Review: Biological Therapy
Edward Jenner, William Coley, Paul Ehrlich, and Steven Rosenberg are important names in the brief history of biological therapy research.
Our immune system is a very important line of defense against "foreign invaders" such as bacteria, viruses, or cancer cells. What makes it unique is that it can recognize "foreign invaders," and then develop the specific weapons to fight them. Biological therapy uses materials made by our own body or made in a laboratory to boost, direct, or restore our body's natural defenses against diseases such as cancer.
Two basic biological therapies exist: immunotherapy and cytotoxic therapy. Immunotherapy uses a variety of methods and drugs to manipulate the immune system to create a hostile environment for the cancer in the body, while cytotoxic therapy involves changing the cancer cells' biology so that they become weak and die.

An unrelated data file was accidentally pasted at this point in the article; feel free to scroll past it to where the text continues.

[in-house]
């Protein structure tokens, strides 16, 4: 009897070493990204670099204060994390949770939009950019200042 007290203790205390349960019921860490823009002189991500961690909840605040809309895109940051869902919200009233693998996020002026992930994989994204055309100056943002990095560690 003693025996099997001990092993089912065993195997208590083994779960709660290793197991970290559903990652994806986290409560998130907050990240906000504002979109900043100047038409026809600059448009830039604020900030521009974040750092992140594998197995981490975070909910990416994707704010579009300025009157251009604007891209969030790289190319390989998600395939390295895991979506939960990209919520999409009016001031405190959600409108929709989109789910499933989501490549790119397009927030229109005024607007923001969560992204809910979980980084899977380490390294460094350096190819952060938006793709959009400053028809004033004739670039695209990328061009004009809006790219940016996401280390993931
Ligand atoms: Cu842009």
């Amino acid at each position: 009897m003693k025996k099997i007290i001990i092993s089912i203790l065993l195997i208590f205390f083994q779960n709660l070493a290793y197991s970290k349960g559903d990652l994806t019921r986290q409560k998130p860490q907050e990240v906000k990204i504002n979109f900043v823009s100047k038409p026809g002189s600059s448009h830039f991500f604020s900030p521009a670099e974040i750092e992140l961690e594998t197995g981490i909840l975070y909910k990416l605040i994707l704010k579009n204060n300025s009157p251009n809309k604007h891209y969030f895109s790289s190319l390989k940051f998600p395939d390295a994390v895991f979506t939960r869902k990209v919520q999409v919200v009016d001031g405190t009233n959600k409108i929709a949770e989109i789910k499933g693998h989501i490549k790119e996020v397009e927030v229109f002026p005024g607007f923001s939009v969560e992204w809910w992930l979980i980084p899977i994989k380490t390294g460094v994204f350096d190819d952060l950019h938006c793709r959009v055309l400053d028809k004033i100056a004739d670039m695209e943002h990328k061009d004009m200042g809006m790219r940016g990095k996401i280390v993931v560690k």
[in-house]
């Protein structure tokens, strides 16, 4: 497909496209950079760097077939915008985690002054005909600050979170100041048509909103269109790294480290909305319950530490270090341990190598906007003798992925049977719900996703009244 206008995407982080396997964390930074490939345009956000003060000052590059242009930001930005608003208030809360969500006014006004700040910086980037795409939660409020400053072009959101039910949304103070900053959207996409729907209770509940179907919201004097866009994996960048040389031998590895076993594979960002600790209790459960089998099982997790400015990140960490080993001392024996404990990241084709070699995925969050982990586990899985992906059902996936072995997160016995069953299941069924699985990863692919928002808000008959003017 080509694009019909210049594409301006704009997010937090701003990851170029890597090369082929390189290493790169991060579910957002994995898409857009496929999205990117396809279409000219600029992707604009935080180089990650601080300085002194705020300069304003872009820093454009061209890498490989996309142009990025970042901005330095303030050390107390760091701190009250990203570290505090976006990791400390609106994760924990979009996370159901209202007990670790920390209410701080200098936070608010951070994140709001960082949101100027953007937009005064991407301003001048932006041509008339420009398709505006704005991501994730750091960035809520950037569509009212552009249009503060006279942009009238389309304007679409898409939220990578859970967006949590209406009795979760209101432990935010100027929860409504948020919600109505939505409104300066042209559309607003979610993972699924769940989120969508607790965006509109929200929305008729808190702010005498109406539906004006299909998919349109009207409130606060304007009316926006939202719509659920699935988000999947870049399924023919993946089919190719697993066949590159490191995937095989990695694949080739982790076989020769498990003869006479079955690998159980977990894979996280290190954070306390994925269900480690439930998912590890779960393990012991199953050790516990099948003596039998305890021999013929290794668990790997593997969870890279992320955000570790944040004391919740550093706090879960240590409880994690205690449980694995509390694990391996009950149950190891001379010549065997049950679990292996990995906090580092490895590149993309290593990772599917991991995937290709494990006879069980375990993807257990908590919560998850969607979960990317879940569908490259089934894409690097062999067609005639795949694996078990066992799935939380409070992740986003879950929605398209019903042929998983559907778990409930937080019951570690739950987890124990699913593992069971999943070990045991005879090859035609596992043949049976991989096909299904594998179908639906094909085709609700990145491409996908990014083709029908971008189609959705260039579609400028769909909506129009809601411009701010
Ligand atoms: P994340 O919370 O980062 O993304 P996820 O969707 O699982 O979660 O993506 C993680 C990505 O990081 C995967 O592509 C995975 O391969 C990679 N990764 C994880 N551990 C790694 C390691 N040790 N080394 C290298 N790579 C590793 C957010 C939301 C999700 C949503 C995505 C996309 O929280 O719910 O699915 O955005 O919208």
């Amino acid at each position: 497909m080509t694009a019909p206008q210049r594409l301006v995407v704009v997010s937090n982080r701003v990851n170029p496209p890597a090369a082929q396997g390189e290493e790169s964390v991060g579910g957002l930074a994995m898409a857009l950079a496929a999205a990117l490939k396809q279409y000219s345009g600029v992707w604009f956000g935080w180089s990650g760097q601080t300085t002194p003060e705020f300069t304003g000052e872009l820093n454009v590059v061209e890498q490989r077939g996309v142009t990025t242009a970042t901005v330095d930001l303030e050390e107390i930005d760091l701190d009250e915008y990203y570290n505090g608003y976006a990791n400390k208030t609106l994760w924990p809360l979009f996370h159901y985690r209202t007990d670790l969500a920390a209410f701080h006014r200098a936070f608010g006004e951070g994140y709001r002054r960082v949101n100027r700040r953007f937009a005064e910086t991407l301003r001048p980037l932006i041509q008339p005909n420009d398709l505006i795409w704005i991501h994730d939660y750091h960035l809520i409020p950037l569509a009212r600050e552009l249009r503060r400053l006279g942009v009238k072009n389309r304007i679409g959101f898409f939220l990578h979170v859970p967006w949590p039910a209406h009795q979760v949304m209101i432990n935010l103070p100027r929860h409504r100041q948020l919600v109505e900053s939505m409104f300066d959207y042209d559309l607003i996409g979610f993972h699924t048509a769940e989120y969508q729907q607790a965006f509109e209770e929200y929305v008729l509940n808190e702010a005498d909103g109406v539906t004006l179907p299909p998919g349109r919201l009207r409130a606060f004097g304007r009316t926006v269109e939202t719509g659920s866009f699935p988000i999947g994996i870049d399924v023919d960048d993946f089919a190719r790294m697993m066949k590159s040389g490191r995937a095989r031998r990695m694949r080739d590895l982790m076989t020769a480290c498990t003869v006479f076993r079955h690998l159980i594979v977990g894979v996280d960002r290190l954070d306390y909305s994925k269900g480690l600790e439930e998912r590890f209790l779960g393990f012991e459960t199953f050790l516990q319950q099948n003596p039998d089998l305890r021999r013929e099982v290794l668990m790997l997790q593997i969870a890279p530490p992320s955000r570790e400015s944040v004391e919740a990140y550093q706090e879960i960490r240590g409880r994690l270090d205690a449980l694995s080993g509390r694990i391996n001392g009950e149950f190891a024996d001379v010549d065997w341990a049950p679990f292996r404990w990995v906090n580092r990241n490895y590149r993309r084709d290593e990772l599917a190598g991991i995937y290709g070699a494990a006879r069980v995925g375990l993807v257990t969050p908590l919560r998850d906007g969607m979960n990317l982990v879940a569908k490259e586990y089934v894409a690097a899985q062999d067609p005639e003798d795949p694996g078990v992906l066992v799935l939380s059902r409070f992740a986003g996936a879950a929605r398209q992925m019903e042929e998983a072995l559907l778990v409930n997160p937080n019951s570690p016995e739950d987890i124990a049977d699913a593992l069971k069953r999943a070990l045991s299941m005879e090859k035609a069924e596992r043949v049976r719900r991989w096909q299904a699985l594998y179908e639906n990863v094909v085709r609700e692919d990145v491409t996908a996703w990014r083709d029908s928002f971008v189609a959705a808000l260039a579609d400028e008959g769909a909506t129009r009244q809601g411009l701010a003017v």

In biological therapy, biologically derived agents are either used to modify the relationship between tumor and host. This is altering the host's biologic response to tumor cells with a resultant therapeutic effect or by activating the patient's immune system and inducing to attack cancer cells. Common biological agents include interferons, monoclonal antibodies, interleukins, growth factors, and tumor vaccines. Side effects do occur with biological therapy, but the type of effects and severity of effects depend on each individual patient and the drug(s) they are administered.
Bone marrow transplantation is often used to replace stem cells destroyed by high doses of chemotherapy and/or radiation therapy, or to directly attack the malignancy. Depending on the donor of the bone marrow, bone marrow transplant can be categorized as autologuous, syngeneic, or allogeneic.
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